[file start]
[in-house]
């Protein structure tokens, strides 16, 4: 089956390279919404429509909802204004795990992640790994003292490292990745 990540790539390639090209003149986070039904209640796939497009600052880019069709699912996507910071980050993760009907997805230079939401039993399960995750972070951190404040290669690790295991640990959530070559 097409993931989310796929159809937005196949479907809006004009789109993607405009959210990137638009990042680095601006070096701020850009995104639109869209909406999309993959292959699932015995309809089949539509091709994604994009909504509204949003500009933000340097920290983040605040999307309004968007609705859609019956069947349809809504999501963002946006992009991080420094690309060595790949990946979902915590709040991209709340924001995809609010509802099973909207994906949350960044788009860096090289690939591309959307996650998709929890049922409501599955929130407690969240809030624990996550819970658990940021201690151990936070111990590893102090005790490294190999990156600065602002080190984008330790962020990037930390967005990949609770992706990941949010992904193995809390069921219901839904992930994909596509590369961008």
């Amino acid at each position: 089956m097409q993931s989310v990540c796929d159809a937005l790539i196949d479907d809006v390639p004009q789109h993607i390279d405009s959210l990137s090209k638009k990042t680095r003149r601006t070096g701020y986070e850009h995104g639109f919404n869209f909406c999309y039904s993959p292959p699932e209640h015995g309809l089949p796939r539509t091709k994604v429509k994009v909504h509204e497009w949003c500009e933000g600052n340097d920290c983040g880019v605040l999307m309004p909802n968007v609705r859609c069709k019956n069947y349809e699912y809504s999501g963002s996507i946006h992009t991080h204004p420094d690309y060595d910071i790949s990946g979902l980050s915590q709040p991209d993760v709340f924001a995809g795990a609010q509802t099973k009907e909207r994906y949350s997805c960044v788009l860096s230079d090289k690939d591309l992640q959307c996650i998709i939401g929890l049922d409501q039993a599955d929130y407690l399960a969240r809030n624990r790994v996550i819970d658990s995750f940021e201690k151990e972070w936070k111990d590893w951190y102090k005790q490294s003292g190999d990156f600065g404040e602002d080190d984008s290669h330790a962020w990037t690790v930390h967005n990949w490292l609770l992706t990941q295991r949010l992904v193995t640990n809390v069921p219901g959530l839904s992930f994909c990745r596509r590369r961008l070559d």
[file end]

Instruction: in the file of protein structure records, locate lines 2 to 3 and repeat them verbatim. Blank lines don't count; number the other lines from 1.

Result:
């Protein structure tokens, strides 16, 4: 089956390279919404429509909802204004795990992640790994003292490292990745 990540790539390639090209003149986070039904209640796939497009600052880019069709699912996507910071980050993760009907997805230079939401039993399960995750972070951190404040290669690790295991640990959530070559 097409993931989310796929159809937005196949479907809006004009789109993607405009959210990137638009990042680095601006070096701020850009995104639109869209909406999309993959292959699932015995309809089949539509091709994604994009909504509204949003500009933000340097920290983040605040999307309004968007609705859609019956069947349809809504999501963002946006992009991080420094690309060595790949990946979902915590709040991209709340924001995809609010509802099973909207994906949350960044788009860096090289690939591309959307996650998709929890049922409501599955929130407690969240809030624990996550819970658990940021201690151990936070111990590893102090005790490294190999990156600065602002080190984008330790962020990037930390967005990949609770992706990941949010992904193995809390069921219901839904992930994909596509590369961008």
């Amino acid at each position: 089956m097409q993931s989310v990540c796929d159809a937005l790539i196949d479907d809006v390639p004009q789109h993607i390279d405009s959210l990137s090209k638009k990042t680095r003149r601006t070096g701020y986070e850009h995104g639109f919404n869209f909406c999309y039904s993959p292959p699932e209640h015995g309809l089949p796939r539509t091709k994604v429509k994009v909504h509204e497009w949003c500009e933000g600052n340097d920290c983040g880019v605040l999307m309004p909802n968007v609705r859609c069709k019956n069947y349809e699912y809504s999501g963002s996507i946006h992009t991080h204004p420094d690309y060595d910071i790949s990946g979902l980050s915590q709040p991209d993760v709340f924001a995809g795990a609010q509802t099973k009907e909207r994906y949350s997805c960044v788009l860096s230079d090289k690939d591309l992640q959307c996650i998709i939401g929890l049922d409501q039993a599955d929130y407690l399960a969240r809030n624990r790994v996550i819970d658990s995750f940021e201690k151990e972070w936070k111990d590893w951190y102090k005790q490294s003292g190999d990156f600065g404040e602002d080190d984008s290669h330790a962020w990037t690790v930390h967005n990949w490292l609770l992706t990941q295991r949010l992904v193995t640990n809390v069921p219901g959530l839904s992930f994909c990745r596509r590369r961008l070559d």